You can also give a prize to the employee who gives the most referrals at the end of a month or a year if you’re on a tighter budget. Or, you could even offer a bonus to the employee whose referrals result in the most long-term hires over a certain period of time. The former method can bring in a higher number of candidates, while the latter can bring in fewer but more high-quality applications

4. Make the referral process easy

Your employees won’t use your referral program if they don’t understand how it works. So make sure it’s consistent and intuitive enough for people to understand with minimal instructions or training.

For instance, when hiring for multiple positions, send out separate emails that detail the job descriptions and share them with your team. That way, they’ll be able to forward them to potential referees more easily. So if you’re hiring for a shelf stocker and cashier, instead of including both job descriptions in one email, break them up into two.

You can also draft canned responses — or predefined answers to common questions — for employees to send to potential candidates. Some questions you can draft responses to include:

  • “What’s the onboarding process like?”
  • “When can I start work?”
  • “What’s your benefits package like?”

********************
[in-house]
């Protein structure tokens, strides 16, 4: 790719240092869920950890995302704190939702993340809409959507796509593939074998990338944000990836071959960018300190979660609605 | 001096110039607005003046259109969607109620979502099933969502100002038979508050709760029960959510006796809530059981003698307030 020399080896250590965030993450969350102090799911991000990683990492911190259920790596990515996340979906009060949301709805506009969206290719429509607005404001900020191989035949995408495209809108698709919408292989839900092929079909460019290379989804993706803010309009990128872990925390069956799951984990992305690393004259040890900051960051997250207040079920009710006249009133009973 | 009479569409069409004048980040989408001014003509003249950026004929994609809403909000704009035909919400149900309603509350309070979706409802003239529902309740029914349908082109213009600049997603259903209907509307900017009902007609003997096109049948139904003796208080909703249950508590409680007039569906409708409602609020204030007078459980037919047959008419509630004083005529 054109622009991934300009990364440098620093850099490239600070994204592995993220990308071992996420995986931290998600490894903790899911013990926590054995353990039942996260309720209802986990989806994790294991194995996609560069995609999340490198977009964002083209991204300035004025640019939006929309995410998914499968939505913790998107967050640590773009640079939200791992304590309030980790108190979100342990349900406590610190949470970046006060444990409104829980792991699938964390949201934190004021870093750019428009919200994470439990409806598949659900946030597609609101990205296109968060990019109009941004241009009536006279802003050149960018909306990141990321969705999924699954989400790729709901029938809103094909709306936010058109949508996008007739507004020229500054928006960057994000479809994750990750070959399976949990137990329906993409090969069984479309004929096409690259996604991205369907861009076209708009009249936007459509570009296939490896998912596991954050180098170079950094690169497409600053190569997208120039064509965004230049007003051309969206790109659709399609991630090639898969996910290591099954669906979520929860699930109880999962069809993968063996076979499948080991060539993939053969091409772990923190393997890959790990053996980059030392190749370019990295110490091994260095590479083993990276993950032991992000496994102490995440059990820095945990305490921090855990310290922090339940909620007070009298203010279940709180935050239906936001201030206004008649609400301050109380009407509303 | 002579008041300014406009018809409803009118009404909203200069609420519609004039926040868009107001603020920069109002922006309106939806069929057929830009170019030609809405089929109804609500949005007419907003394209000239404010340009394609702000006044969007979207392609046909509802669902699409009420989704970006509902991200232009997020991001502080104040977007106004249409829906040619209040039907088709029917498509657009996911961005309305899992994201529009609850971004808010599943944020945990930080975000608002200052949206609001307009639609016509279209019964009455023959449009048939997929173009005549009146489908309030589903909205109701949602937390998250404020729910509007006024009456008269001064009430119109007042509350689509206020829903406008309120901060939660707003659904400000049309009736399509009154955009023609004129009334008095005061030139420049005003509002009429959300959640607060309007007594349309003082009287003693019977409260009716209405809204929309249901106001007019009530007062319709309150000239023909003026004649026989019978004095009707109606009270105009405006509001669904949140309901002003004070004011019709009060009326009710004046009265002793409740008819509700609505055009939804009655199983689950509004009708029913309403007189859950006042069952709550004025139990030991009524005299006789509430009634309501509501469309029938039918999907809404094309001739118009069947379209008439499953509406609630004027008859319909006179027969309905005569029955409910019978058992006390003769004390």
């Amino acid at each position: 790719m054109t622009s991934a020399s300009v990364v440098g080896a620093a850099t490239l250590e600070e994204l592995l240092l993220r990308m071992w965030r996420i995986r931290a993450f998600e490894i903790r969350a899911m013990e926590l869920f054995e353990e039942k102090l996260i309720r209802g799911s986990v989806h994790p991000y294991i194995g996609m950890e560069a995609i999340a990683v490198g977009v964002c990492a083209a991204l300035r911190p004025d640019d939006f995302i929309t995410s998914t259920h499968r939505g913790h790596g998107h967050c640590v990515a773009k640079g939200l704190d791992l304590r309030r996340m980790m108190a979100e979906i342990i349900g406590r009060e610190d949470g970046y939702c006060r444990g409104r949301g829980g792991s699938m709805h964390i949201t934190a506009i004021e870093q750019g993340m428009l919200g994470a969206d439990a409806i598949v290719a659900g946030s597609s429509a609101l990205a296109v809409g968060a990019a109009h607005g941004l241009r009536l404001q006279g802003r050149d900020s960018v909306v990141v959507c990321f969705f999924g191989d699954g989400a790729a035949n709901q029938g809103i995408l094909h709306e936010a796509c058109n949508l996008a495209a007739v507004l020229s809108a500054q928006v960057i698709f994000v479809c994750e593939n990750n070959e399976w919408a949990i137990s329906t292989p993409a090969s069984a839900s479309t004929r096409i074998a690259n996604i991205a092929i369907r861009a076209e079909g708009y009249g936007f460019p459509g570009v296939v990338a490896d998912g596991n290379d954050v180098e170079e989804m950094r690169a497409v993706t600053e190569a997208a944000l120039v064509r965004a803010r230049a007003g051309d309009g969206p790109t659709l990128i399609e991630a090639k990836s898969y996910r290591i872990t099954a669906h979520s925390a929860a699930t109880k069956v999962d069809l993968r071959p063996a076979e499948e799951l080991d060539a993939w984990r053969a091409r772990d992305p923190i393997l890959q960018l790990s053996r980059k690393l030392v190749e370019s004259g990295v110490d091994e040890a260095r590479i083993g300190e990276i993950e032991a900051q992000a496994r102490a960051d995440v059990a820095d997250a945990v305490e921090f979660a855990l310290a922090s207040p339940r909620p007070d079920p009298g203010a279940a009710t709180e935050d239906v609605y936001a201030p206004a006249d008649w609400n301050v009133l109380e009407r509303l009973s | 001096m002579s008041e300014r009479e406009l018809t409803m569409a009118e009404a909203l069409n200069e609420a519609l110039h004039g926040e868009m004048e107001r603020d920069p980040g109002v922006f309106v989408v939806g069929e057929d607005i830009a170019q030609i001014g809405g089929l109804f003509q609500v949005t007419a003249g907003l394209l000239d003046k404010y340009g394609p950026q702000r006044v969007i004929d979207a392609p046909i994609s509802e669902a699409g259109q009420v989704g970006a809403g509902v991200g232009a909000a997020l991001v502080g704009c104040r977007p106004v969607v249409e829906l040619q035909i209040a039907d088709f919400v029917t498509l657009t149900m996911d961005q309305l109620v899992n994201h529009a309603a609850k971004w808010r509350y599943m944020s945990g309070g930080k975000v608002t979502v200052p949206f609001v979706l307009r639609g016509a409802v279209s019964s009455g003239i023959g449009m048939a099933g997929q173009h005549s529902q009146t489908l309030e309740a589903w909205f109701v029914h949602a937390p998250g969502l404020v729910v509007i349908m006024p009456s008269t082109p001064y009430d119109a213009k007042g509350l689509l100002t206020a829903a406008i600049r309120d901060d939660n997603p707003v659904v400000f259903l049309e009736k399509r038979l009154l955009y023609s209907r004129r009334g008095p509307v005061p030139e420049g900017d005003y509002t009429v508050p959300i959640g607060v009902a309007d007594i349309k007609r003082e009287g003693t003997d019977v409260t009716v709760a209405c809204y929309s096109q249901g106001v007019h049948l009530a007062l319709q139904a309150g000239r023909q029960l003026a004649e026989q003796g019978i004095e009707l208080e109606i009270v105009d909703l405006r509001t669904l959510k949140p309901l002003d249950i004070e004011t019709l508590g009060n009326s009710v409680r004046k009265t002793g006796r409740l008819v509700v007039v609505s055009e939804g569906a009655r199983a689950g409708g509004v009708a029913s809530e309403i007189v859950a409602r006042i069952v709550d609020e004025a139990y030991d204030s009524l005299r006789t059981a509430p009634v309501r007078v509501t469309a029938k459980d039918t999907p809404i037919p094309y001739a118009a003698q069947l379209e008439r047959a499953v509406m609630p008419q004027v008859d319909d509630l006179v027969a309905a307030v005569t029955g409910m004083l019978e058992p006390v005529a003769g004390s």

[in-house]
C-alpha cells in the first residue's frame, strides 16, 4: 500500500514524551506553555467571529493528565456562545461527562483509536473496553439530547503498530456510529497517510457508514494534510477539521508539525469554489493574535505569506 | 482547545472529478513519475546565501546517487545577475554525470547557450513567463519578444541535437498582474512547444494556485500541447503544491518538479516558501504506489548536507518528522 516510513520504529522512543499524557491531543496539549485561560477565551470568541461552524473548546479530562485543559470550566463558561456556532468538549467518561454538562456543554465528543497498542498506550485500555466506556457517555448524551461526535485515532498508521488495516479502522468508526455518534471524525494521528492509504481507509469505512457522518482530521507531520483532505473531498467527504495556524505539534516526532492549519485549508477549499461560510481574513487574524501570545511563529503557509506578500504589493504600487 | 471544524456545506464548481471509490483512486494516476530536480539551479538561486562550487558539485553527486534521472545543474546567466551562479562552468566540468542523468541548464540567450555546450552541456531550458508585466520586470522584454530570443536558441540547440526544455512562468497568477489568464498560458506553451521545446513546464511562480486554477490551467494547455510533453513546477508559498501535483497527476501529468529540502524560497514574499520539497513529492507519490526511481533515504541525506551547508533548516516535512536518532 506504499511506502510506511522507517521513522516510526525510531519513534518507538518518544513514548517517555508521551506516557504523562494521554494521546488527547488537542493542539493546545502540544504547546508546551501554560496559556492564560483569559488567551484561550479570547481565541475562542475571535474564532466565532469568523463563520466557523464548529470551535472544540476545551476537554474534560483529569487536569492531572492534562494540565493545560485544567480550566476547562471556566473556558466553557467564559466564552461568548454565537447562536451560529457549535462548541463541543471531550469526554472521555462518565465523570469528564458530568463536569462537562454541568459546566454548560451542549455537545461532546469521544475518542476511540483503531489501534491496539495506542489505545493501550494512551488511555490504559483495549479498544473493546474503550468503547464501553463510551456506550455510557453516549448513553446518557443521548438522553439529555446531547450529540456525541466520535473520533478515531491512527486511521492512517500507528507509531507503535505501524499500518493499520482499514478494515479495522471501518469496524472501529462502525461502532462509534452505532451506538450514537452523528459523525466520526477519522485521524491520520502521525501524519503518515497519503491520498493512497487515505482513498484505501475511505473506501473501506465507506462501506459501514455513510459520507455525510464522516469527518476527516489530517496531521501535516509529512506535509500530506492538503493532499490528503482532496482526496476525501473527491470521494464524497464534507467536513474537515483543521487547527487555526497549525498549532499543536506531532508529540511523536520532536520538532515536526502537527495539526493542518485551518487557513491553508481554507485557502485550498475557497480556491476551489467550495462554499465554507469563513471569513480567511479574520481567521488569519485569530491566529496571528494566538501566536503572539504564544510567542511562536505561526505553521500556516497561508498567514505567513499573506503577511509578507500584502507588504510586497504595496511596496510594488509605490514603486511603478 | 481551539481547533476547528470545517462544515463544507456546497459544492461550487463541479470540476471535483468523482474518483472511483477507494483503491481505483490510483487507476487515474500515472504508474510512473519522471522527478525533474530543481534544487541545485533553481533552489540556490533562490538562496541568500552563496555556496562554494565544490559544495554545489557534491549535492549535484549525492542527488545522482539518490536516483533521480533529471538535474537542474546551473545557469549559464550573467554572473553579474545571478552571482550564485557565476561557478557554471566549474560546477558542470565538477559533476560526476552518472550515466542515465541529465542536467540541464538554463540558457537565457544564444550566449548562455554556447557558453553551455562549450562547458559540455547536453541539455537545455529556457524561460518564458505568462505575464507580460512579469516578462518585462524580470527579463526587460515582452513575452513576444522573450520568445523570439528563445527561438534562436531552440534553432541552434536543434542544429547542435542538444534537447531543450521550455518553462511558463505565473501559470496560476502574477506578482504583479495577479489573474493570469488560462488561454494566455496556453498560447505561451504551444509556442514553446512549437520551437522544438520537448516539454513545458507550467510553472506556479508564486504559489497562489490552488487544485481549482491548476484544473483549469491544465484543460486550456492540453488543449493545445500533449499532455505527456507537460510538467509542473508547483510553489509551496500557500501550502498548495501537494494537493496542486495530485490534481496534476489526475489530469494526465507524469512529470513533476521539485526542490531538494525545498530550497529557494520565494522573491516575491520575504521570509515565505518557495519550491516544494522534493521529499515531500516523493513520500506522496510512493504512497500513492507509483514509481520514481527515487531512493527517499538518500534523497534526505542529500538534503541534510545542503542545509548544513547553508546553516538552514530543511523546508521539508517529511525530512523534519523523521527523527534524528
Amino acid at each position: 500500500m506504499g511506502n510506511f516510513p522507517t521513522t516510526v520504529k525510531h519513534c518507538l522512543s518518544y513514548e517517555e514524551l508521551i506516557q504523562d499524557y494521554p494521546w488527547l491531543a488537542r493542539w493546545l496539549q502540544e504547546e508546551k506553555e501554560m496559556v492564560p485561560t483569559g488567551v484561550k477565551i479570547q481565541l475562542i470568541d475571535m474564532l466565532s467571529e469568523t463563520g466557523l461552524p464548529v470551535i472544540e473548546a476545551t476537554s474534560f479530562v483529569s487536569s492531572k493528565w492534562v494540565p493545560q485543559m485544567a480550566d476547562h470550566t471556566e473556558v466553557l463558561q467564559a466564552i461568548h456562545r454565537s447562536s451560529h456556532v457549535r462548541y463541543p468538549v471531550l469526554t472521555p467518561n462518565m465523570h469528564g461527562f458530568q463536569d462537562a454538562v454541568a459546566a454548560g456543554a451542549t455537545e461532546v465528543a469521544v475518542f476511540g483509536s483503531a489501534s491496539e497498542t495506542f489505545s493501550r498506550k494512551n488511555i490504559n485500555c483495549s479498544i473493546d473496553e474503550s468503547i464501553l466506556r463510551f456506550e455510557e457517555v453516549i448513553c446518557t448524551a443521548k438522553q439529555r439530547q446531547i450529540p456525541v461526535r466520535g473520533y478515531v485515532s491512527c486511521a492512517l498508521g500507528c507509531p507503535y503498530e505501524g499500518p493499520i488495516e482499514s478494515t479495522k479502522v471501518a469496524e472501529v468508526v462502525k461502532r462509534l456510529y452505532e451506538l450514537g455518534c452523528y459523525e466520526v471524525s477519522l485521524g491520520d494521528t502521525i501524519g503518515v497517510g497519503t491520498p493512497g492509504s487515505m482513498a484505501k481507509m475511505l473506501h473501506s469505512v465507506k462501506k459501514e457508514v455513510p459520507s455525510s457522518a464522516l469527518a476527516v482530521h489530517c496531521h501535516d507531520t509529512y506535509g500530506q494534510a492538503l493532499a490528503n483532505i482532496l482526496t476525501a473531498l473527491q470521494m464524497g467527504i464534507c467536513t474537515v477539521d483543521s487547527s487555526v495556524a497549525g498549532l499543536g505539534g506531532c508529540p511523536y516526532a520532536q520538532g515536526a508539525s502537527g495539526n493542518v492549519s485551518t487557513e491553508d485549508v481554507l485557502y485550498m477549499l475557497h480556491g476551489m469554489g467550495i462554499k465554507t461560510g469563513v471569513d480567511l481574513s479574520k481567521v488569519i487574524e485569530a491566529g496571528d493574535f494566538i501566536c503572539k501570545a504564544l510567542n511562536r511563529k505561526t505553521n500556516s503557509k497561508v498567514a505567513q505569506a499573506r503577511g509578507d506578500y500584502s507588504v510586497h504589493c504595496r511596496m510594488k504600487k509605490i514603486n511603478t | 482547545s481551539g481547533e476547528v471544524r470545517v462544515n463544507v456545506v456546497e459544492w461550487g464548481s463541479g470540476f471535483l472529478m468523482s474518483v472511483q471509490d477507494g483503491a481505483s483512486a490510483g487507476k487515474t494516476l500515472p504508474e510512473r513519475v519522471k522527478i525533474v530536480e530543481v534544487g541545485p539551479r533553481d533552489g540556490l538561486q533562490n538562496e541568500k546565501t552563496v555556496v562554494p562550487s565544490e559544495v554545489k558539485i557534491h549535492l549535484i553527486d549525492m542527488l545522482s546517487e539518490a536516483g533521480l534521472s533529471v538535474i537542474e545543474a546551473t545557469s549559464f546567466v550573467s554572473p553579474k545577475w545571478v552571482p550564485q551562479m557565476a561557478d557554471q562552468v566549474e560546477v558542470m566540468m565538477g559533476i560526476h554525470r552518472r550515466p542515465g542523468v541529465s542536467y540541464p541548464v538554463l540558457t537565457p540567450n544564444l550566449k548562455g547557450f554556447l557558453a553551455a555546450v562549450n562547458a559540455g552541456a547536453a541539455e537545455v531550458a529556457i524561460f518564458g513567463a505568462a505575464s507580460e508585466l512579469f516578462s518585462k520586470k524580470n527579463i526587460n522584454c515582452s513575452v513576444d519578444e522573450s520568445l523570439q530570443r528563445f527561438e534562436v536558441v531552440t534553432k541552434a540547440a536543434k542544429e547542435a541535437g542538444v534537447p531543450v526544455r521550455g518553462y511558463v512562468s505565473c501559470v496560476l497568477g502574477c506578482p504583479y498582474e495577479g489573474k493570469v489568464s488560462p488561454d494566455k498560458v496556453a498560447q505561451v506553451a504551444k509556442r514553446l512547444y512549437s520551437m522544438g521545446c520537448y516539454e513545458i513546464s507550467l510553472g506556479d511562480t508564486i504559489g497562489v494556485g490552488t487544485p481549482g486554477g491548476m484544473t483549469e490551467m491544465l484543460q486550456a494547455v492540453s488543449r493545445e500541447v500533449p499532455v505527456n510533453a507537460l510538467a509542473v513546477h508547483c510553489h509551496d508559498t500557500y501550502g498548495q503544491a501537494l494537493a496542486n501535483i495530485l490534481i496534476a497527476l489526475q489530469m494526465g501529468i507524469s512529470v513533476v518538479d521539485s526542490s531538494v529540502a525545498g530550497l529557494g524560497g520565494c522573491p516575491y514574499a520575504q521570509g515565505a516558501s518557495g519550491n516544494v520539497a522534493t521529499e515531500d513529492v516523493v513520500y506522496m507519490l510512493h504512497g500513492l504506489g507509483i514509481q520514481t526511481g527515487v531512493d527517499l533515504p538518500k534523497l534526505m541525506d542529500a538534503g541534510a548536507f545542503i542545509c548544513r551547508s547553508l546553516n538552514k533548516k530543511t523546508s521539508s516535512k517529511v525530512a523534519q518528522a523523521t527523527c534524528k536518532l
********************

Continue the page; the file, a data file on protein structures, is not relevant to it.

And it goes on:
• “Is this a remote or hybrid position?”
  • “How many PTO days can I take?”

Finally, set up a communication process to remind your team about the referral program and the rewards they can receive.

5. Measure success

Track the following performance indicators to better understand how well your referral program is performing:

  • Overall volume of employee referrals
  • Number of referrals per employee
  • Comparative costs highlighting what you paid out in rewards vs. what it could have cost you to recruit those candidates on your own
  • Ratio of referrals to hires
  • The retention rate of your new hires

3. Modernize your recruitment technology

Having the right technology on your side can help you broadcast your job openings on a larger scale, find the best employees quickly, and even simplify the hiring and onboarding process. That’s because great recruitment technology is designed to speed up hiring by:

  • Making it easier to sift through applications using pre-interview screener questions or artificial intelligence (AI) tools that can shortlist your ideal candidates
  • Simplifying communication by letting you message job seekers and set up interviews in the same place
  • Automating processes so you can focus on running your business and retaining your current employees

For example, Homebase hiring jumpstarts your recruitment process by making it possible to create job postings in just a few clicks. You can start with our library of pre-written, customizable job descriptions. Then, we’ll post your advertisement to all the top online job sites — including Indeed, Glassdoor, Facebook, and ZipRecruiter — for free.

Once your job is out there, you can even boost it on platforms like Facebook and Craigslist. Then, you’ll be able to keep track of applicants, identify those with the most potential, and even schedule interviews — all from the Homebase dashboard.

4. Outsource or automate what you can